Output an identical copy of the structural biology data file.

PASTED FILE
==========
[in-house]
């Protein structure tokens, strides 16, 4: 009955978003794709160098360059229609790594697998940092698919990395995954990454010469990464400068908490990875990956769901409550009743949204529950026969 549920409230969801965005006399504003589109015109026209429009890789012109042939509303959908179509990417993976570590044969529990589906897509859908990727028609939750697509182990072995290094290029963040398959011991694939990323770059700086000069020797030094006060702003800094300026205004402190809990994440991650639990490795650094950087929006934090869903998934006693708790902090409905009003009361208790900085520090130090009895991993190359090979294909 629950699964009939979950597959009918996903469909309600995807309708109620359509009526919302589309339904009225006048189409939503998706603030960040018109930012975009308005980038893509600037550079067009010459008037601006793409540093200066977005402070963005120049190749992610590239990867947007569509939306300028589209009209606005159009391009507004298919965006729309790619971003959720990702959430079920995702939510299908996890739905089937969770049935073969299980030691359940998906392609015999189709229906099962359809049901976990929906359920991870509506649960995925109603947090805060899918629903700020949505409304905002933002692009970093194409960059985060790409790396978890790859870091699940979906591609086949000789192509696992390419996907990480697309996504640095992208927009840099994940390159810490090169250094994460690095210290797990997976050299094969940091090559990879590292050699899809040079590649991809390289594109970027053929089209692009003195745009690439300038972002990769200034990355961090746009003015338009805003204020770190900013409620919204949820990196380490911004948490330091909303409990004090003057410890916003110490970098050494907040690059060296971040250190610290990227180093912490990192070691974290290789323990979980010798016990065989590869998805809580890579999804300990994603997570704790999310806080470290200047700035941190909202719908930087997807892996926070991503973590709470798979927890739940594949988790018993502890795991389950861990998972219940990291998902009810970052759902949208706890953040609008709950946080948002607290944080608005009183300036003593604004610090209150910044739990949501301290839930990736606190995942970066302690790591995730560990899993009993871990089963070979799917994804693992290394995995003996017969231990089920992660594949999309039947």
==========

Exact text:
[in-house]
């Protein structure tokens, strides 16, 4: 009955978003794709160098360059229609790594697998940092698919990395995954990454010469990464400068908490990875990956769901409550009743949204529950026969 549920409230969801965005006399504003589109015109026209429009890789012109042939509303959908179509990417993976570590044969529990589906897509859908990727028609939750697509182990072995290094290029963040398959011991694939990323770059700086000069020797030094006060702003800094300026205004402190809990994440991650639990490795650094950087929006934090869903998934006693708790902090409905009003009361208790900085520090130090009895991993190359090979294909 629950699964009939979950597959009918996903469909309600995807309708109620359509009526919302589309339904009225006048189409939503998706603030960040018109930012975009308005980038893509600037550079067009010459008037601006793409540093200066977005402070963005120049190749992610590239990867947007569509939306300028589209009209606005159009391009507004298919965006729309790619971003959720990702959430079920995702939510299908996890739905089937969770049935073969299980030691359940998906392609015999189709229906099962359809049901976990929906359920991870509506649960995925109603947090805060899918629903700020949505409304905002933002692009970093194409960059985060790409790396978890790859870091699940979906591609086949000789192509696992390419996907990480697309996504640095992208927009840099994940390159810490090169250094994460690095210290797990997976050299094969940091090559990879590292050699899809040079590649991809390289594109970027053929089209692009003195745009690439300038972002990769200034990355961090746009003015338009805003204020770190900013409620919204949820990196380490911004948490330091909303409990004090003057410890916003110490970098050494907040690059060296971040250190610290990227180093912490990192070691974290290789323990979980010798016990065989590869998805809580890579999804300990994603997570704790999310806080470290200047700035941190909202719908930087997807892996926070991503973590709470798979927890739940594949988790018993502890795991389950861990998972219940990291998902009810970052759902949208706890953040609008709950946080948002607290944080608005009183300036003593604004610090209150910044739990949501301290839930990736606190995942970066302690790591995730560990899993009993871990089963070979799917994804693992290394995995003996017969231990089920992660594949999309039947």